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Dennis Donohue: As AgTech Advances, Building a Talent Pipeline is the Next Big Step

By Dennis Donohue
Director, Western Growers Center for Innovation & Technology (WGCIT)
Special to Santa Cruz Tech Beat

February 24, 2021 — Salinas, CA

(Photo above: Dennis Donohue is the Director of Western Growers Center for Innovation & Technology (WGCIT) in Salinas, CA. Contributed)

Recently, I had the opportunity to participate in DigitalAgriTech2021 (a global agtech summit) about developing the talent pipeline for the future of agriculture. I used the occasion to talk about a conversation the Western Growers Center for Innovation & Technology (WGCIT) is continuing to develop and drive… the need for a New Kind of Worker. The WGCIT will expand on that “new worker” theme during the upcoming Virtual AgTechX/Salinas Valley Ag Tech Summit we are co-sponsoring with Hartnell Community College on March 18-19, 2021.

I made the following four points during DigitalAgriTech2021:

  1. Comprehensive implementation of AgTech products in our industry will not happen without a qualified workforce. Though the education and training of a tech savvy workforce will be a process over time, we need to rely heavily on teaching and training today’s students and current workforce. However, that effort needs to be more strategic and intentional.
  2. The workforce conversation needs to be specific. We need to ask ourselves: what skills are required for specific areas of ag operations? AgTech as a “catch-all” for a category may be fine, but education and training need to be as specific as possible.
  3. Perhaps the most critical point I made is that when it comes to education the tendency is to focus on the students. While this is critical, equally as critical is having trained teachers that are not doubling down on the past. There are some great teachers working on the present, but we will also need teachers who are conversant with the future needs of the industry; though it can be, this isn’t necessarily the same group of teachers.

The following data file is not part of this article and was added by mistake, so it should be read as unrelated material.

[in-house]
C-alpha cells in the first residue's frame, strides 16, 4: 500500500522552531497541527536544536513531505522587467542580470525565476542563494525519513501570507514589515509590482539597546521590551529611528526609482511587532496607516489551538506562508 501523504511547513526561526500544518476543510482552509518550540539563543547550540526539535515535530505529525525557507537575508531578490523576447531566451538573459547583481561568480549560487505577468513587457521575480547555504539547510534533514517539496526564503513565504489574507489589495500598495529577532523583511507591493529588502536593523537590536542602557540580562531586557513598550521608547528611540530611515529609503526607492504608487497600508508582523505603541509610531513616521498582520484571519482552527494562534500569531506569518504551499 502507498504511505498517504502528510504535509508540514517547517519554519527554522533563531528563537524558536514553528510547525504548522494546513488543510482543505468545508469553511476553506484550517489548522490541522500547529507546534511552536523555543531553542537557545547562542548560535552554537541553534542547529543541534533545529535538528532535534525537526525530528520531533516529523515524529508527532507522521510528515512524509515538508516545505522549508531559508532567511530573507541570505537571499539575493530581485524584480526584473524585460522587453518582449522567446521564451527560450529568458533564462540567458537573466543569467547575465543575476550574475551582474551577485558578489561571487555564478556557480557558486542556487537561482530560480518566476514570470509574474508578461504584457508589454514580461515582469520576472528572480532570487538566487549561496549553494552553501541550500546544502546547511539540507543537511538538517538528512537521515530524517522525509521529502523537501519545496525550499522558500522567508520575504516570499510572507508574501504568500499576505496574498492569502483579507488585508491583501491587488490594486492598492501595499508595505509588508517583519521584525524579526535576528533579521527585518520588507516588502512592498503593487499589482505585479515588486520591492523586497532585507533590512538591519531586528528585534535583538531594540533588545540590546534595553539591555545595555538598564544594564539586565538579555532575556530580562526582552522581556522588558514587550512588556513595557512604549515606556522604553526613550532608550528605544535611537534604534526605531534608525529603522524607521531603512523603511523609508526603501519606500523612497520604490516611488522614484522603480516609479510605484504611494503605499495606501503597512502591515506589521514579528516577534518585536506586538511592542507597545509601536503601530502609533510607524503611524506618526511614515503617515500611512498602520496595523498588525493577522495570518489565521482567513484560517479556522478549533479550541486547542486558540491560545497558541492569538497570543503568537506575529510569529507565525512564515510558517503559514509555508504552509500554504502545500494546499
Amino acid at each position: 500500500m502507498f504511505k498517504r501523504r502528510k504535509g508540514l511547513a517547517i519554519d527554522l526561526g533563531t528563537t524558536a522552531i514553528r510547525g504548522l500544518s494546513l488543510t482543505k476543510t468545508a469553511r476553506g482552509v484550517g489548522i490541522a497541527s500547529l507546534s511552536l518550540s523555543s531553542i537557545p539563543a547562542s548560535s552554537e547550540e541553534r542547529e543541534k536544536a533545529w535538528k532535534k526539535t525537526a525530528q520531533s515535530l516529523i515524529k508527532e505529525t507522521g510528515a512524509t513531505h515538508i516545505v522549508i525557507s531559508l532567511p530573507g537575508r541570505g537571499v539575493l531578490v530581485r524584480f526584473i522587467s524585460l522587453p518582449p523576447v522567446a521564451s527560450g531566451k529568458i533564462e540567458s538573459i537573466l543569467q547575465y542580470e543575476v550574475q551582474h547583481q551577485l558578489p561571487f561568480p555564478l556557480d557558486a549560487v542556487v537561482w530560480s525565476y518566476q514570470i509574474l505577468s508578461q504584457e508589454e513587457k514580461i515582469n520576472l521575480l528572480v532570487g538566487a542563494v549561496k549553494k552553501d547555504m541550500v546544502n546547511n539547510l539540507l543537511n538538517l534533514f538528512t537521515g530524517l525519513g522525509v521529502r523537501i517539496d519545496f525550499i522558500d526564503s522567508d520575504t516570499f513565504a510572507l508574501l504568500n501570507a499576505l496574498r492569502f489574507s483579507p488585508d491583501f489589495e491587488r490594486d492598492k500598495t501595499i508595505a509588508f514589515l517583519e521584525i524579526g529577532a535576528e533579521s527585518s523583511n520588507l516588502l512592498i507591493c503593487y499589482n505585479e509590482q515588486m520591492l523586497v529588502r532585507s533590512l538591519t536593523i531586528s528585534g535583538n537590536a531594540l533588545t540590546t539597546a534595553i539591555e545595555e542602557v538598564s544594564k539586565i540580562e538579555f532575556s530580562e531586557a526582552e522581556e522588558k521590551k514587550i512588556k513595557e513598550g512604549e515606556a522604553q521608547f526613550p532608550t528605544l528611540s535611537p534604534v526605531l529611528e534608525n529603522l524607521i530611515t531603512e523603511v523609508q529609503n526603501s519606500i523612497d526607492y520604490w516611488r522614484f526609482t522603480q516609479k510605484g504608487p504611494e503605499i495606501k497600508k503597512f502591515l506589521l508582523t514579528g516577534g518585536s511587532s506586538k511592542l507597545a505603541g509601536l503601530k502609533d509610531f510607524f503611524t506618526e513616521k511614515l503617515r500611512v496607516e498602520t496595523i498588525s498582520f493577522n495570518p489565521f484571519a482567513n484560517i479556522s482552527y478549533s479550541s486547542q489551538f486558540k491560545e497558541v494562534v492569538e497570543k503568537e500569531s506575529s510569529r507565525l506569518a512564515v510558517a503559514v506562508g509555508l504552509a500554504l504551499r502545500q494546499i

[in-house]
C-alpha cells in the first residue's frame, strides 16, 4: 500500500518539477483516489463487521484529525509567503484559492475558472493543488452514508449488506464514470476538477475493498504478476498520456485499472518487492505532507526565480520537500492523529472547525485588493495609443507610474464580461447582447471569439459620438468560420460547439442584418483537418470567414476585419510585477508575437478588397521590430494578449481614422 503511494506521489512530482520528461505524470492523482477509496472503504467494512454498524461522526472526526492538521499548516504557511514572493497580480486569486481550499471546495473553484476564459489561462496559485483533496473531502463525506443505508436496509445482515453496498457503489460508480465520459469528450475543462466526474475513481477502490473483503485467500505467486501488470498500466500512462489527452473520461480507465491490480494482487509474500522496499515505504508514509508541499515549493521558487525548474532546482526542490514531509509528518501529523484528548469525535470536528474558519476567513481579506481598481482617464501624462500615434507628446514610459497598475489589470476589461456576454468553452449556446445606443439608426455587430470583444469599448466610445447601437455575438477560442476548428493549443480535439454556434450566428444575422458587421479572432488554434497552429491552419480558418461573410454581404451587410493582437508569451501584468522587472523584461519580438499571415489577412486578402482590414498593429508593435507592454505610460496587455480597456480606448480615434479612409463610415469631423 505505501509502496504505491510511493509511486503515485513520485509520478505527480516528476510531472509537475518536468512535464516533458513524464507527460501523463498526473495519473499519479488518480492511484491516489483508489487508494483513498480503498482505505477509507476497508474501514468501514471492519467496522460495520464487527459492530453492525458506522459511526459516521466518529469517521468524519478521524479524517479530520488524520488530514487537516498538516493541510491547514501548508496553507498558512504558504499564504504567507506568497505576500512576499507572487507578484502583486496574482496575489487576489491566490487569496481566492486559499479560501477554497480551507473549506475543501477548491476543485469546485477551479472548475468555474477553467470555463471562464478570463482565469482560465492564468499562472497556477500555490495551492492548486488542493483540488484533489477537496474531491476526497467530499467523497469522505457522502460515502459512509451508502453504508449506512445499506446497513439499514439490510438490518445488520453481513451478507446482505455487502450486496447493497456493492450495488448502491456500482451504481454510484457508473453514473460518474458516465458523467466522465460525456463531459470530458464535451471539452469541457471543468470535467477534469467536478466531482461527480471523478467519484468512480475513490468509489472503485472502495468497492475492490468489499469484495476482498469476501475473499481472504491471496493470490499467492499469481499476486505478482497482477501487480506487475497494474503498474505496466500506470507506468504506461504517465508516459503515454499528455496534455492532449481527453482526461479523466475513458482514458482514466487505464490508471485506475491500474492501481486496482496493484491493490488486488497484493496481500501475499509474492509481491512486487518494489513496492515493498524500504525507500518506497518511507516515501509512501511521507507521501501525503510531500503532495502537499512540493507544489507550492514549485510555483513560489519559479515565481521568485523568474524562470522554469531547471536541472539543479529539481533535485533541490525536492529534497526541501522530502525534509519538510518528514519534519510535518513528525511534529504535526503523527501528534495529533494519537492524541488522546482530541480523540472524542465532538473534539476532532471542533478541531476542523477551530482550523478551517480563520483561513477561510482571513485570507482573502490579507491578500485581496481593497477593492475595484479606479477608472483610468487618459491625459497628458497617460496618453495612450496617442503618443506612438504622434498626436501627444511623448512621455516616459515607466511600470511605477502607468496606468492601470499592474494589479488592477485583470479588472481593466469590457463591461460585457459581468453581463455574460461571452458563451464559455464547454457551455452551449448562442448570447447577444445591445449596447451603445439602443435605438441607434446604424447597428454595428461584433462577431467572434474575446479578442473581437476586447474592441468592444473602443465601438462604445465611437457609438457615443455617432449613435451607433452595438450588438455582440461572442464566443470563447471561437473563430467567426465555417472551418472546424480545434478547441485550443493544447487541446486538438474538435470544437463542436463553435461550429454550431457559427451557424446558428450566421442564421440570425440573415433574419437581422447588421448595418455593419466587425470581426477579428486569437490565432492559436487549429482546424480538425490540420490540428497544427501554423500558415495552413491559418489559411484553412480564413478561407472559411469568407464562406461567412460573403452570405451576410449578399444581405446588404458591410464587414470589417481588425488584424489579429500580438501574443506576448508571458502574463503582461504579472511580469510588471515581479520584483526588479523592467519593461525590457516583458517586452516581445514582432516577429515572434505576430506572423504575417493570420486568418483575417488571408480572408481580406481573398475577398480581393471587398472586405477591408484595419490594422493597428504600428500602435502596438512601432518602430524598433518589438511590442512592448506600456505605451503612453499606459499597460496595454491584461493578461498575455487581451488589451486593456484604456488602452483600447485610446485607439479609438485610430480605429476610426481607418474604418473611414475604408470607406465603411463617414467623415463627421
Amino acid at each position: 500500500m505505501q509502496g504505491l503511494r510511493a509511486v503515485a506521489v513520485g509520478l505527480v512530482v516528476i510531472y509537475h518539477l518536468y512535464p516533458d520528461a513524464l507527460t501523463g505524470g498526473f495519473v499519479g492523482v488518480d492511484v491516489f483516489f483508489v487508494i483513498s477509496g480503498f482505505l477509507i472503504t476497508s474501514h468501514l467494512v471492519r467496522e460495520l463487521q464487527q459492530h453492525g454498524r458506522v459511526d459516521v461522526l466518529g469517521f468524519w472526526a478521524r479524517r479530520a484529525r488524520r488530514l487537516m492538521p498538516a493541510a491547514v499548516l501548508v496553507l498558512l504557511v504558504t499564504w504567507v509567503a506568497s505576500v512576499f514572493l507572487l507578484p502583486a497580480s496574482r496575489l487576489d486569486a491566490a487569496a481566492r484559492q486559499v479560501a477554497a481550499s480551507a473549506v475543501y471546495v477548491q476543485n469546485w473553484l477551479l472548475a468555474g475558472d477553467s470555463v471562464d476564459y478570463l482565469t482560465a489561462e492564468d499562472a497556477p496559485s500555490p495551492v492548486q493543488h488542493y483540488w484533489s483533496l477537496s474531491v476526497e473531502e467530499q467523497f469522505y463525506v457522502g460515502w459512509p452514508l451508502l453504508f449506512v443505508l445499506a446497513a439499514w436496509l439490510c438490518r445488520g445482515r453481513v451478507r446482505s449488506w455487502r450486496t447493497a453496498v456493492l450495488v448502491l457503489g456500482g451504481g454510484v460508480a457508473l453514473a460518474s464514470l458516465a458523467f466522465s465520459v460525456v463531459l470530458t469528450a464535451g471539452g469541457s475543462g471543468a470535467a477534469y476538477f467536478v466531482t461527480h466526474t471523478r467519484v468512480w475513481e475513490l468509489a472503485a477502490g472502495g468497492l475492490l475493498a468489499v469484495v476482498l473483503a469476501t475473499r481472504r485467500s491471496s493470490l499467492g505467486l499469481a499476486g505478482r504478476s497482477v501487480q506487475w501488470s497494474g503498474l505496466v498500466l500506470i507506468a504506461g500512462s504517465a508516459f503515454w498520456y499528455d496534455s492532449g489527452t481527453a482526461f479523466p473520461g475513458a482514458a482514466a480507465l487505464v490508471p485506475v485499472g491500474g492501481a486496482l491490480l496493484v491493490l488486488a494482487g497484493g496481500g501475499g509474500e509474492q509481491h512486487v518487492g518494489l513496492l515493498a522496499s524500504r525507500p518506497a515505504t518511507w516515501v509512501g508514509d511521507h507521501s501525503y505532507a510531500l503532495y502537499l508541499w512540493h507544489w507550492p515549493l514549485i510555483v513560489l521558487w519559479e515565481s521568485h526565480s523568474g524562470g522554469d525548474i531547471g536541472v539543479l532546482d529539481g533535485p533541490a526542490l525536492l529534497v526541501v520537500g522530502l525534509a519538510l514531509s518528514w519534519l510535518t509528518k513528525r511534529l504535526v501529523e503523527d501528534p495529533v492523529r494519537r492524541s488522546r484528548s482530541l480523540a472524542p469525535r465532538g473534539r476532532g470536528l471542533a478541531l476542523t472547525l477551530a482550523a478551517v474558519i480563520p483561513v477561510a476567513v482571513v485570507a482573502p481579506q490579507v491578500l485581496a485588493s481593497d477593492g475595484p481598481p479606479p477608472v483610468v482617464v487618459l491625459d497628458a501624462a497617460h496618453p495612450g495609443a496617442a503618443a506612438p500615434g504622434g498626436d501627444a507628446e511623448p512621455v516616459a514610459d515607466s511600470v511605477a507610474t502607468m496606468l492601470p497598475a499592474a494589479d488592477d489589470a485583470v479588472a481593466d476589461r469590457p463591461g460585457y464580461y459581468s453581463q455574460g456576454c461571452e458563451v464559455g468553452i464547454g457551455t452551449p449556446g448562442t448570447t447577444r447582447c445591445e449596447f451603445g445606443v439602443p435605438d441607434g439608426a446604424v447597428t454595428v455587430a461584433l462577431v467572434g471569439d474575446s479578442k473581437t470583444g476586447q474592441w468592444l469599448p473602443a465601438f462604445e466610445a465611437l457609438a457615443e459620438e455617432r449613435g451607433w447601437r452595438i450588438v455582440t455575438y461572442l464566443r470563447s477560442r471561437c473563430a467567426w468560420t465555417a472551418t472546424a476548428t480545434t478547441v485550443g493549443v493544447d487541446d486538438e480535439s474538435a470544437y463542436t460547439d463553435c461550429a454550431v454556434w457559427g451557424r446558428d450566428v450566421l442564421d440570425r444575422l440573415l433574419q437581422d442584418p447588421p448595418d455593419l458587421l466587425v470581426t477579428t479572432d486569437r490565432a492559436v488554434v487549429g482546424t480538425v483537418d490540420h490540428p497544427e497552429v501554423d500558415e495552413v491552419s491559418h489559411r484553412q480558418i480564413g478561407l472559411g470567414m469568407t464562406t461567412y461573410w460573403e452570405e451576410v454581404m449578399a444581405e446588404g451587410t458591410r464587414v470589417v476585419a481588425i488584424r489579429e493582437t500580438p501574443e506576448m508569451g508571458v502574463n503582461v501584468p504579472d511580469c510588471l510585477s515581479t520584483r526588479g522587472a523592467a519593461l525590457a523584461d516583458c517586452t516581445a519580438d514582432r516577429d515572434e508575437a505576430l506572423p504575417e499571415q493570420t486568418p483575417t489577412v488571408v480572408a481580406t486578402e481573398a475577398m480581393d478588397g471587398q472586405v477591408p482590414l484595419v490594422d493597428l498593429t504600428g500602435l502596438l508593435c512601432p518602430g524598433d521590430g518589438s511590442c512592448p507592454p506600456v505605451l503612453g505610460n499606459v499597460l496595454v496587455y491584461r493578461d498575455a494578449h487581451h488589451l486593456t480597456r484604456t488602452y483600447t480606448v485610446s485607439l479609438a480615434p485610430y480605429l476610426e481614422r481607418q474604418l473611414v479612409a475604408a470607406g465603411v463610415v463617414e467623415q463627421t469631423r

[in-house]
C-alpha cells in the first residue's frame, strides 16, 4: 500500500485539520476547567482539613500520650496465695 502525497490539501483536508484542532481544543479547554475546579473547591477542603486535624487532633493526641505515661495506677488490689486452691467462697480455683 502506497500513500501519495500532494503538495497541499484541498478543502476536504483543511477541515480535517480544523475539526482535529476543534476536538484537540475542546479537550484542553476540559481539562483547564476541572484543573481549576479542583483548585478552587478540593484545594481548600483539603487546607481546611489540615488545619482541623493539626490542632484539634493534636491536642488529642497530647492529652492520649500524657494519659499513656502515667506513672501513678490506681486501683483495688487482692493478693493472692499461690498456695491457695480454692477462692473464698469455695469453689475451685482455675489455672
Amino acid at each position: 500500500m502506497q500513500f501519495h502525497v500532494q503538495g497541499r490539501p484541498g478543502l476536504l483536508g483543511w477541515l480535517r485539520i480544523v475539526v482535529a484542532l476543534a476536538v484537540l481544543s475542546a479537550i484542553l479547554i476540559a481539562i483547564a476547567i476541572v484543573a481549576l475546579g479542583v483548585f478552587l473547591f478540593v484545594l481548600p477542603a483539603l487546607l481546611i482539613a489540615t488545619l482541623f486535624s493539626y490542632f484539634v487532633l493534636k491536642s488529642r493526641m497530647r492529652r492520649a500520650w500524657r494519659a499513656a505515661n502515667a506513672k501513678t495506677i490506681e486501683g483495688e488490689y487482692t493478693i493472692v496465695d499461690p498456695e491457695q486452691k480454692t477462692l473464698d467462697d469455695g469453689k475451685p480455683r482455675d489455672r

4. Education will likely require innovation, as well, and industry can help lead the way. Industry will need to respect the specifics of how the academia world works, but with regard to agtech it will be important to let the ag industry lead the conversation with regard to what it needs. Likewise, it is important to recognize there will be some non-traditional solutions that accompany the process—be it a makerspace (collaborative work space inside an education facility) or organizations such as the Watsonville-based Digital NEST, which is now in Salinas and soon to be in Gilroy and dedicated to connecting youth to a skill-building community.

The WGCIT looks forward to continuing this important conversation with the upcoming Virtual AgTechX event. I will have an opportunity to visit with California Secretary of Agriculture Karen Ross on March 18, 2021 about education and workforce development. The two business panels on March 19 will also address this key area. Additionally, a distinguished group of entrepreneurs, educators and industry leaders will address the importance of education to the future success of ag.

Something to note is Western Growers’ recent launch of the Global Harvest Automation Initiative. This groundbreaking initiative further underscores the need for talent to be able to not only design and make new products but also the ability to operate and service them. It is exciting to watch the future happening in front of us. We can and should confidently guide the education and training as well as the technology… they work together!

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